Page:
Rap and singing are used by music therapists to enhance emotional self-regulation of youth

As a music therapist who works with a variety of populations, I often get the question “Can Rap/Hip Hop be used in music therapy?”. While this is a personal passion of mine, recently Uhlig, Dimitriadis, Hakvoort, & Scherder (2017) completed a survey study to see if and how music therapists are using Rap/Hip Hop in their sessions.

Many young people identify Rap/Hip Hop as a preferred genre of music. As music therapists, it is our job to meet clients where they are and include their preferred music within our music therapy sessions. The genre has been controversial and is often accused of being aggressive, misogynistic, violent, etc. However, lyrics can often contain empowering lyrics of describing grief, friendships, family issues, imprisonment, and even question socioeconomic and racial divides.

In the study, which occurred in The Netherlands, the researchers asked open ended questions regarding rapping and singing within music therapy practice. After exclusion, 64 survey responses were included in the research. All of the respondents used singing on a daily or weekly basis and some of the respondents stated that they used rapping on a daily basis. Forty percent of respondents used it only 1-5 times a year as an active intervention (i.e. more than just listening to the music). However, thirty three percent of the respondents reported never using rap as a music therapy intervention.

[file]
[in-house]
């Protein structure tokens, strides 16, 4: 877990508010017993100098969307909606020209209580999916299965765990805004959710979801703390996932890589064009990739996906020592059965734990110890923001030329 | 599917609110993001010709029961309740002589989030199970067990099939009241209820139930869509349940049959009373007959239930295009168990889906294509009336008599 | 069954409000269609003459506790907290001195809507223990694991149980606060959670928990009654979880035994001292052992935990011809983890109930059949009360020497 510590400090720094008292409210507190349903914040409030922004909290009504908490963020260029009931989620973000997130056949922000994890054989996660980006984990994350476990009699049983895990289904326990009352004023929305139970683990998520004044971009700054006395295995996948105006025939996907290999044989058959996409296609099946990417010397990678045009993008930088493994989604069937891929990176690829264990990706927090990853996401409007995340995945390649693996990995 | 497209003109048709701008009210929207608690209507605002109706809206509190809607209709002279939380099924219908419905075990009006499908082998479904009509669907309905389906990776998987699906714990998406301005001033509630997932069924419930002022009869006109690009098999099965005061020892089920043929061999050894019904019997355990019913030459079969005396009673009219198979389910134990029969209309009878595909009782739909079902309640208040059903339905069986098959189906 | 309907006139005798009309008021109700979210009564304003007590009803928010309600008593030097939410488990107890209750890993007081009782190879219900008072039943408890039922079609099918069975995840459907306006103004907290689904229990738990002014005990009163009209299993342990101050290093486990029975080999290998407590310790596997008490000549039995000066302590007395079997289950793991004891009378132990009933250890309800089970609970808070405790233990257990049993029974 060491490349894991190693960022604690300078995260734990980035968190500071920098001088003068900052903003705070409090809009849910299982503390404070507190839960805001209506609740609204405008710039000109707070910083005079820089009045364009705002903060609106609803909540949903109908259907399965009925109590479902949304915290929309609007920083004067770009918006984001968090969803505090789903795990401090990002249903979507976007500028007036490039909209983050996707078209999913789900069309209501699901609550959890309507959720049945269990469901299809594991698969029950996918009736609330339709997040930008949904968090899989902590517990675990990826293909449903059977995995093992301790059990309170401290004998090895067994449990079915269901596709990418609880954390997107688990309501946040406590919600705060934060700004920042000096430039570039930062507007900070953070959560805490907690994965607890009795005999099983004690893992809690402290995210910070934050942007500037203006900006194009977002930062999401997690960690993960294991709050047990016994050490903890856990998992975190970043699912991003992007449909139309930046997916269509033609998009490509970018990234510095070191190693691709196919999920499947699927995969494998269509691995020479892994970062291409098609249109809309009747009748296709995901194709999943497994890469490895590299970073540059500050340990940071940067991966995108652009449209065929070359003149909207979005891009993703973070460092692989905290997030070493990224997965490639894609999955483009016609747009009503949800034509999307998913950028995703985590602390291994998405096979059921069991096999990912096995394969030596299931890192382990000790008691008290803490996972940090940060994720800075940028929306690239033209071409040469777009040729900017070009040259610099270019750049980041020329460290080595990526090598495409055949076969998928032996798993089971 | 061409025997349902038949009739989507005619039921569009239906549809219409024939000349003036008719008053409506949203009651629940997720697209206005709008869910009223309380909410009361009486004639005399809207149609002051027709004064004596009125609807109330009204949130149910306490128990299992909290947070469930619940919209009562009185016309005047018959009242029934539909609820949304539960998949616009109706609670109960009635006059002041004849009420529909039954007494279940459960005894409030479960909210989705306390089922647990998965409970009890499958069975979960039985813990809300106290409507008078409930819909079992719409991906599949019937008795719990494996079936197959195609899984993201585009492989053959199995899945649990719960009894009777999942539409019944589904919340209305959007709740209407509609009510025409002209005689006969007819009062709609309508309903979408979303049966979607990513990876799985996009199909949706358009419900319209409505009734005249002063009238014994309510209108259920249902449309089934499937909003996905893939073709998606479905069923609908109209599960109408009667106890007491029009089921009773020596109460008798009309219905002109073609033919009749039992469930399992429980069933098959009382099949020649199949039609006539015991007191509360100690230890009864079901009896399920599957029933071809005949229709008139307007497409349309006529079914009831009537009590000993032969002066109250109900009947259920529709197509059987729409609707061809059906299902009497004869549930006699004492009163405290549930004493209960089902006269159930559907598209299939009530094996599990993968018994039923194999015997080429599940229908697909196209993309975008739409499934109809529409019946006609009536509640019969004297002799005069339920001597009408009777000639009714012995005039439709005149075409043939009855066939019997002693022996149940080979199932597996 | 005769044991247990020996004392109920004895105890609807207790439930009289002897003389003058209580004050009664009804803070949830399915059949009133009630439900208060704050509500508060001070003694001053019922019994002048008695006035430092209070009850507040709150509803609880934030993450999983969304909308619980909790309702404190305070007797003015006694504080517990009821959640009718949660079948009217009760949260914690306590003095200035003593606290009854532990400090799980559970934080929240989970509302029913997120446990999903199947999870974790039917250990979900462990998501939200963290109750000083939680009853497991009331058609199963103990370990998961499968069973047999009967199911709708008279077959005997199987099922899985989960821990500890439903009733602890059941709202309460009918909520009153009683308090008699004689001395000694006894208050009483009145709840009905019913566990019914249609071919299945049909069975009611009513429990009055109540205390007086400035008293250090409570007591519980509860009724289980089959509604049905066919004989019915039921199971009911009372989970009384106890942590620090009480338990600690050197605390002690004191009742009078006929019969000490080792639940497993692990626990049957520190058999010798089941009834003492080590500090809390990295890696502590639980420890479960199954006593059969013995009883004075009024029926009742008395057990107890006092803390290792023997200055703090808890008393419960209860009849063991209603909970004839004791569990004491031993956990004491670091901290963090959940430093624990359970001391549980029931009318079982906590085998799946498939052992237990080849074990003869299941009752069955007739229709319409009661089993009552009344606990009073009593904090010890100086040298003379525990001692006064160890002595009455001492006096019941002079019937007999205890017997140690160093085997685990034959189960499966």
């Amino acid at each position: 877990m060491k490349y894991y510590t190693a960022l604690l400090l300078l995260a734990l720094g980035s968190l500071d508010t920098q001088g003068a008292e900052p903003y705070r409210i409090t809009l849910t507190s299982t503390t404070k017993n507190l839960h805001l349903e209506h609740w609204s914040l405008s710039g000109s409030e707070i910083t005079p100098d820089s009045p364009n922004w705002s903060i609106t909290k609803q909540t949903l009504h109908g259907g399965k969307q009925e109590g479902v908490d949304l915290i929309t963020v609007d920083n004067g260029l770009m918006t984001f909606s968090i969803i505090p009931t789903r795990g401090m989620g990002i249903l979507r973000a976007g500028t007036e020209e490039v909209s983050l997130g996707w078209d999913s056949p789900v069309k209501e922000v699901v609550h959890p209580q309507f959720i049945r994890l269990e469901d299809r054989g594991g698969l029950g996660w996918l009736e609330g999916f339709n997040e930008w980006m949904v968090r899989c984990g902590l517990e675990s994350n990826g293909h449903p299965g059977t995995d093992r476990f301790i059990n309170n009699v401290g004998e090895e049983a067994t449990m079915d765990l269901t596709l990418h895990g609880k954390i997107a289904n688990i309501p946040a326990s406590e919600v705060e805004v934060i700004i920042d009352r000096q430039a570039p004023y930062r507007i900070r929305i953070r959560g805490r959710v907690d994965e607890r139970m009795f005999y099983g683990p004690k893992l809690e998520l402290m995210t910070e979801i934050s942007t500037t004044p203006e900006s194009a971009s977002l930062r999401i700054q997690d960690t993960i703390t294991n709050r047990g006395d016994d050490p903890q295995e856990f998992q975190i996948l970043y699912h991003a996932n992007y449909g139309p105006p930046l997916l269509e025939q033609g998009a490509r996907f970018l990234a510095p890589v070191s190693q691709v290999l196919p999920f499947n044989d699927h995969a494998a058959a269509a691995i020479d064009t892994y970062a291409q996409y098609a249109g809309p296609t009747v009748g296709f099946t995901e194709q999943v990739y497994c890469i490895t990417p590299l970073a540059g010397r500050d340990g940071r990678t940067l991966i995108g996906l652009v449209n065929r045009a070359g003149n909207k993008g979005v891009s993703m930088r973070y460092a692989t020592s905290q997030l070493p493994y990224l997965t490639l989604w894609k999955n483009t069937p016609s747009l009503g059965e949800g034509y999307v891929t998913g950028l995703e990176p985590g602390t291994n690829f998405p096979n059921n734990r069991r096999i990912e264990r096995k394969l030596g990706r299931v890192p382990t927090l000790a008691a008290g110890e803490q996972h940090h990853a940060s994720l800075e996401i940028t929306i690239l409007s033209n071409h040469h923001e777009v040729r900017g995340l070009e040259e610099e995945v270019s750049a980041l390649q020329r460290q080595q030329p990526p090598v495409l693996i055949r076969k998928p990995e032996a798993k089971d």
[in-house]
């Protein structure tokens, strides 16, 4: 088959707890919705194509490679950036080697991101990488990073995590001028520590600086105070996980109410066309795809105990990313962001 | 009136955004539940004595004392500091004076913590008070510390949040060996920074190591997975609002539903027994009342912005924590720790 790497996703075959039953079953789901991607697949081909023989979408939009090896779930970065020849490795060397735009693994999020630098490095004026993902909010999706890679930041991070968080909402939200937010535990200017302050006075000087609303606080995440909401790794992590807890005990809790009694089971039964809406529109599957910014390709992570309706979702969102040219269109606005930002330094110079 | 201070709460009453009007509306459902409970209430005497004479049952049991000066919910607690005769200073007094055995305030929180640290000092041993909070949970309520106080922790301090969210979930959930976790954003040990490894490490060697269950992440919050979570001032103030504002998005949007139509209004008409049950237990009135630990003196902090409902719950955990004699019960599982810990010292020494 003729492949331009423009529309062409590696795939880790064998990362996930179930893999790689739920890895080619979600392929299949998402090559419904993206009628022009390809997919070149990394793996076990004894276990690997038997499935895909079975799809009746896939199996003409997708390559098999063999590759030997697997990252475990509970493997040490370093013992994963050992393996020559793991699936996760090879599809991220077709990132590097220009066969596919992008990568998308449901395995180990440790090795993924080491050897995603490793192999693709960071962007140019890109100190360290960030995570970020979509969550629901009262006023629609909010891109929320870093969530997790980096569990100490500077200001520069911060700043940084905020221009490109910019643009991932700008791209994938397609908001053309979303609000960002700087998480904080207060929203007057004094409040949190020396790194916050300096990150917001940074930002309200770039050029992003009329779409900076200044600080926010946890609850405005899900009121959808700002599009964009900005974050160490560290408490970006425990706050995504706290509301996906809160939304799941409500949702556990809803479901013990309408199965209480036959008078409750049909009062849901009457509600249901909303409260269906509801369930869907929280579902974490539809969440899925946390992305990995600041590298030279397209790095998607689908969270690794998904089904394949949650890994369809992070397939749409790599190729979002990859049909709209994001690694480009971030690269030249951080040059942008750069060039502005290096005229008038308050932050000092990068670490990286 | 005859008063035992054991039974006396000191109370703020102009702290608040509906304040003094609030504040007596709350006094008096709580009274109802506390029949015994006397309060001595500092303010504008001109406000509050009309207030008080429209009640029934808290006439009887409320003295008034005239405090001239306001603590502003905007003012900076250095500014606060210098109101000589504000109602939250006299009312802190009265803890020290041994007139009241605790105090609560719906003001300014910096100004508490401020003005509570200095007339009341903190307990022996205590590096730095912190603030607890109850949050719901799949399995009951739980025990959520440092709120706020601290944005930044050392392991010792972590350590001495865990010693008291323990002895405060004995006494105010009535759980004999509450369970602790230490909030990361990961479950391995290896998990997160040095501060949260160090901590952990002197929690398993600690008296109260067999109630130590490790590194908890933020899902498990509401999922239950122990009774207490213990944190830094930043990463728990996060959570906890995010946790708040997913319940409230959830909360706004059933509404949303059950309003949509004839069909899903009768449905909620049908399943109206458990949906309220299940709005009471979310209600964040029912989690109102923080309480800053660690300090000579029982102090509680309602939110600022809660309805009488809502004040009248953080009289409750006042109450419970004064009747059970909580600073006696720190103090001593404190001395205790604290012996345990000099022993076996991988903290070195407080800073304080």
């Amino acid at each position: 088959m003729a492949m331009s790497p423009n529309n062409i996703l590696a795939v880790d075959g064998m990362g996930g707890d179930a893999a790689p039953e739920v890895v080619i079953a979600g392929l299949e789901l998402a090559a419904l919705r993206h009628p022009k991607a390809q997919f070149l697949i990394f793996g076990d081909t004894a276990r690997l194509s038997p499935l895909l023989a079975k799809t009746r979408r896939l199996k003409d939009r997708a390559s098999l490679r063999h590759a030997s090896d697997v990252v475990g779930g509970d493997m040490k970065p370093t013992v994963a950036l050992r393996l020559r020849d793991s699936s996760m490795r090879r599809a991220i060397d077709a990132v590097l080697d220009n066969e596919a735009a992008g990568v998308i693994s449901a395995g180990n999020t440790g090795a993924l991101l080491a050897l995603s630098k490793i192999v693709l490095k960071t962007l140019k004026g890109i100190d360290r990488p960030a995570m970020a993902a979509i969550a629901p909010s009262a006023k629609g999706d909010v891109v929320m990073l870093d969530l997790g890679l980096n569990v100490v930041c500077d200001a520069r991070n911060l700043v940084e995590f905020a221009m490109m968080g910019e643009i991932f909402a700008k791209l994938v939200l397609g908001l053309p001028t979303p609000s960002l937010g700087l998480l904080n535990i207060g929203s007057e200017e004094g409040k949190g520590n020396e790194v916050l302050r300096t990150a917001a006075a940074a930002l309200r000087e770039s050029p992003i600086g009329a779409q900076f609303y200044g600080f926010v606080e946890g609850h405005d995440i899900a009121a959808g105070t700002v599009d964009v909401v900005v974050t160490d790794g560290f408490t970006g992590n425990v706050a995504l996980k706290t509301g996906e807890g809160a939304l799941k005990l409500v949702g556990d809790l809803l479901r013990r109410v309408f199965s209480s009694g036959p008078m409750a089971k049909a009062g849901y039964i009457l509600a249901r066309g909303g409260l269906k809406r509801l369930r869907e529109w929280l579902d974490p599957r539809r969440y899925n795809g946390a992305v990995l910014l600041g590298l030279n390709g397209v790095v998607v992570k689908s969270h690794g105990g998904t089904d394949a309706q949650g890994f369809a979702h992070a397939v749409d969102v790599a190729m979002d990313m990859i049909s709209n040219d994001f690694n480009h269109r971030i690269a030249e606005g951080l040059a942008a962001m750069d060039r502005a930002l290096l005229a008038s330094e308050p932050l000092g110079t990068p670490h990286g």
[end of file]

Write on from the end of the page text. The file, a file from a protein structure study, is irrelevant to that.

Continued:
About eighty percent of the respondents agreed that Rap could be used in music therapy to support individual expression and strengthen sense of self. Seventy seven percent of respondents agreed that Rap/Hip Hop could be used to regulate emotions and forty four percent believed the genre could be used for practicing social skills. The respondents also reported that they observed increased engagement in the music therapy activities and a decrease in aggressive moods when using Rap/Hip Hop in music therapy. Some changes in client cognitive functioning, especially their perception of the intention of therapy, and an increase in client self esteem were also observed by the music therapy respondents when using Rap/Hip Hop.

This study is important because it shows that there are a variety of ways that Rap/Hip Hop can be applied and be valued in music therapy. This may help break the stigma of the genre and help music therapists, and perhaps client families, be more accepting of using Rap/Hip Hop in their everyday music therapy practice when requested by a client. For more information on music therapy, please continue to www.centralohiomusictherapy.com or www.musictherapy.org.

By Jessica Fletcher, MM, MT-BC

Uhlig, S., Dimitriadis, T., Hakvoort, L., & Scherder, E. (2017). Rap and singing are used by music therapists to enhance emotional self-regulation of youth: Results of a survey of music therapists in the Netherlands. The Arts in Psychotherapy,53, 44-54. http://dx.doi.org/10.1016/j.aip.2016.12.001